It’s been a year since I was diagnosed with breast cancer.
I realised my cancer anniversary was coming up last week, wondered if I should do something to commemorate it and then promptly forgot about it until this morning. It was two days ago and it slipped past as if Thursday was just a normal day. I woke up, walked the dog, worked, worked out and had dinner with The Boy at home like it was an ordinary day.
Which I find strange, because the date June 2 is burned into my brain. When people asked me when I was diagnosed I don’t hesitate on the number even though I have to stop for a second when someone asks me my age.
So I assumed I’d wake up on Thursday and I’d feel something.
I guess it’s not like a birthday where you anticipate it. Birthday’s are joyous celebrations full of presents, booze, fabulous dinners and more presents. I want to celebrate birthdays. But cancer anniversaries aren’t necessarily positive milestones. They’re often commiserated rather than celebrated.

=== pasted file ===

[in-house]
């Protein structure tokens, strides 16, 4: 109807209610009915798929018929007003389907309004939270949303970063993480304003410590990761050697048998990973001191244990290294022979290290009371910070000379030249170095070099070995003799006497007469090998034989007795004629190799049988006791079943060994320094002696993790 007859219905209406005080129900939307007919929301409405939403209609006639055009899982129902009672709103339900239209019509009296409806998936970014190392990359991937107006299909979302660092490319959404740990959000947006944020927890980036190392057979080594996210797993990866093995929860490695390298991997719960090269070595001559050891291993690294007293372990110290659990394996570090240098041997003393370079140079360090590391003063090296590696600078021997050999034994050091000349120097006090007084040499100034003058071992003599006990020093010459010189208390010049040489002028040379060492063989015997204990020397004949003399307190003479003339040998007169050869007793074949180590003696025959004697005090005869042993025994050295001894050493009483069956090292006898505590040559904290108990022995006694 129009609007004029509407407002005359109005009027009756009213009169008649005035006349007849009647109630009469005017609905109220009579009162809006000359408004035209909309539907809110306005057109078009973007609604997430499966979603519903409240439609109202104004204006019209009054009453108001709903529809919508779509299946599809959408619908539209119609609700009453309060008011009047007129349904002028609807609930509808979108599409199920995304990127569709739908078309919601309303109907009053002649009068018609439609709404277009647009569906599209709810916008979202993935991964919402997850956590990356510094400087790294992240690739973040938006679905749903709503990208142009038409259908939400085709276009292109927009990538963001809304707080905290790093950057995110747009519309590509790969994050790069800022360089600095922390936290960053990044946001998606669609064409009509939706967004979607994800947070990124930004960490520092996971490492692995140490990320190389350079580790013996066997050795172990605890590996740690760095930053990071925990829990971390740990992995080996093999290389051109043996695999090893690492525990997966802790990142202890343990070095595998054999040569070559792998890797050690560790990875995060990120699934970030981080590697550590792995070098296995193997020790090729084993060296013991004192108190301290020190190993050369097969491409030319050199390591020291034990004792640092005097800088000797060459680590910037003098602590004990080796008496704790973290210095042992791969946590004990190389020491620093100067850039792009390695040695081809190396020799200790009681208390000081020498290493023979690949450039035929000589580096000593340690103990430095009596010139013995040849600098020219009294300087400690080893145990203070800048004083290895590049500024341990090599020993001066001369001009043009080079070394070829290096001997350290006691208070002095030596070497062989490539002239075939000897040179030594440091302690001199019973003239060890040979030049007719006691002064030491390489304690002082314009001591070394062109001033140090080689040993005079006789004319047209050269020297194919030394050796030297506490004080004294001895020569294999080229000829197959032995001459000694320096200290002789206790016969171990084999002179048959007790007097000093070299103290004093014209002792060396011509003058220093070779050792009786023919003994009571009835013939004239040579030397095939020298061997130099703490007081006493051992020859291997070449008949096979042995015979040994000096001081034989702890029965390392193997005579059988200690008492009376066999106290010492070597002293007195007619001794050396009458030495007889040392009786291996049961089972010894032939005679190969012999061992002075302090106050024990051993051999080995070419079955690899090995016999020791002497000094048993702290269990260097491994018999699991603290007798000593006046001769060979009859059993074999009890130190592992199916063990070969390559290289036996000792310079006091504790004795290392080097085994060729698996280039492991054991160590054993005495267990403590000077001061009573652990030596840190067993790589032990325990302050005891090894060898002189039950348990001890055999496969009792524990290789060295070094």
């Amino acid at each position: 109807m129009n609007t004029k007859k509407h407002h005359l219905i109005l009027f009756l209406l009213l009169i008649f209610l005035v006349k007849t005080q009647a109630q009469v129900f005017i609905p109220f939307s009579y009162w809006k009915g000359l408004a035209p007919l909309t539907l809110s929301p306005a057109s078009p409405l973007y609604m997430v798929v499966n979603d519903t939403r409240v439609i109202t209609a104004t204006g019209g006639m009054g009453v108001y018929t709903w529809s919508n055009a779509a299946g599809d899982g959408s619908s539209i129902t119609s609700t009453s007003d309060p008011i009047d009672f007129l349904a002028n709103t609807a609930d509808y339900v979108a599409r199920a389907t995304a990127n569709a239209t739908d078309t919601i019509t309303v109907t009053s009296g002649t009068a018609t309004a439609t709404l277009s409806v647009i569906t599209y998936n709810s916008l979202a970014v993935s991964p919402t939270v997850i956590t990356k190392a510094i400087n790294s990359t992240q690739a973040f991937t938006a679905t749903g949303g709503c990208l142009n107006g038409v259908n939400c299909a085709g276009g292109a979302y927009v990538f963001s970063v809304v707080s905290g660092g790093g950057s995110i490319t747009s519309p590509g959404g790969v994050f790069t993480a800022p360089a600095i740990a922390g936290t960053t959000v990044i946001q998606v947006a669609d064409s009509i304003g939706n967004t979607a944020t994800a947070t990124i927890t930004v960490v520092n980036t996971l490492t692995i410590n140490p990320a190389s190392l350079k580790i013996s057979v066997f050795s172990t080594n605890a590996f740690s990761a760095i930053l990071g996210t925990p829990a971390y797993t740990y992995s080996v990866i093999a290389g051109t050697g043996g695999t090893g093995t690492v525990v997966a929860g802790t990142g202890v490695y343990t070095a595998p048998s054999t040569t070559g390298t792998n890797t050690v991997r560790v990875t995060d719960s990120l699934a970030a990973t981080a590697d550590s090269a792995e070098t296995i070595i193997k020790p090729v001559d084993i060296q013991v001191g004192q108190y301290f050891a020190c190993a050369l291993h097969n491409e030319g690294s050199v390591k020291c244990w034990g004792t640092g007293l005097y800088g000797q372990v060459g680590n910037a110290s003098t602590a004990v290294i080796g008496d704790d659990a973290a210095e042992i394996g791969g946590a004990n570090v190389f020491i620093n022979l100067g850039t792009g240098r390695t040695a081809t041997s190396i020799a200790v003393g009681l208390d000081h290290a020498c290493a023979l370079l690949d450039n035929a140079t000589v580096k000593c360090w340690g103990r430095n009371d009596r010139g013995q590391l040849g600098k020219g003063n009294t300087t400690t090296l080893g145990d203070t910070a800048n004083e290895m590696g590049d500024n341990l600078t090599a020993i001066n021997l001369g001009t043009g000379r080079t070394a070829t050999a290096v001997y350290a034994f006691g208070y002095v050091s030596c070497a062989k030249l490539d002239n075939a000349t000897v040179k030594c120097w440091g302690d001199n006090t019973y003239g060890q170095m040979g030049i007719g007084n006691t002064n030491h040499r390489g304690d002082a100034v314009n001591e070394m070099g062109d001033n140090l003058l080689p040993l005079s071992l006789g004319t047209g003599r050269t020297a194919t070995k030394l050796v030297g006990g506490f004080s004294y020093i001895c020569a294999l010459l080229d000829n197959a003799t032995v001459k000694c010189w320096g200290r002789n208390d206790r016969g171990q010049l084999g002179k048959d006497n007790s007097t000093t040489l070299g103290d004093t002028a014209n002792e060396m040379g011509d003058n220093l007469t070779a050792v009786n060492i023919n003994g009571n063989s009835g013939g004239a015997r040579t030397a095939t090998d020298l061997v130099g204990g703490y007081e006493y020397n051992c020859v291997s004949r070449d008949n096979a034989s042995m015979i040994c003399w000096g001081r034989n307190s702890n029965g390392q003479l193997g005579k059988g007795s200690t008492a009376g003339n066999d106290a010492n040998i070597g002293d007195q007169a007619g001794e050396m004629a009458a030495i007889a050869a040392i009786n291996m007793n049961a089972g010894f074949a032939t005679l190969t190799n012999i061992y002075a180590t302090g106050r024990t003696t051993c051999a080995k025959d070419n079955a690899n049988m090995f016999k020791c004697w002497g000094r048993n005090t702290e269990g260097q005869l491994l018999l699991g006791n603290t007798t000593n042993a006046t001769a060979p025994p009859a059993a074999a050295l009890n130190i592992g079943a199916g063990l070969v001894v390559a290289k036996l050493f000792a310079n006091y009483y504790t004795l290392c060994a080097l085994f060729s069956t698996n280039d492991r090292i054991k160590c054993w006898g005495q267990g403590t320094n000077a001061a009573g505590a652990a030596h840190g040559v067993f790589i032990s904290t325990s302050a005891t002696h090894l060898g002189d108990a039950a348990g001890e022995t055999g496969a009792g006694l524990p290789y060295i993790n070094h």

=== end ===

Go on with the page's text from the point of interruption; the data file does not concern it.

Yet I need to acknowledge it because it’s been a fucker of a year and I choose to celebrate where I am right now. The ground I’m standing on is not as solid as it was before cancer ripped through my life, but it’s safer than it was a year ago.
My diagnosis felt like the tornado that swept up Dorothy and Toto and transported them to a strange place where everything was terrifyingly unfamiliar and they had not choice but to set off on a course that was not of their choosing in order to get back home.
I didn’t want to do any of it. My yellow brick road was fraught with pain, danger and loss. When I thought about what lay ahead of me it all seemed too hard, too scary, too much.
And yet, here I am. Which is definitely something to celebrate.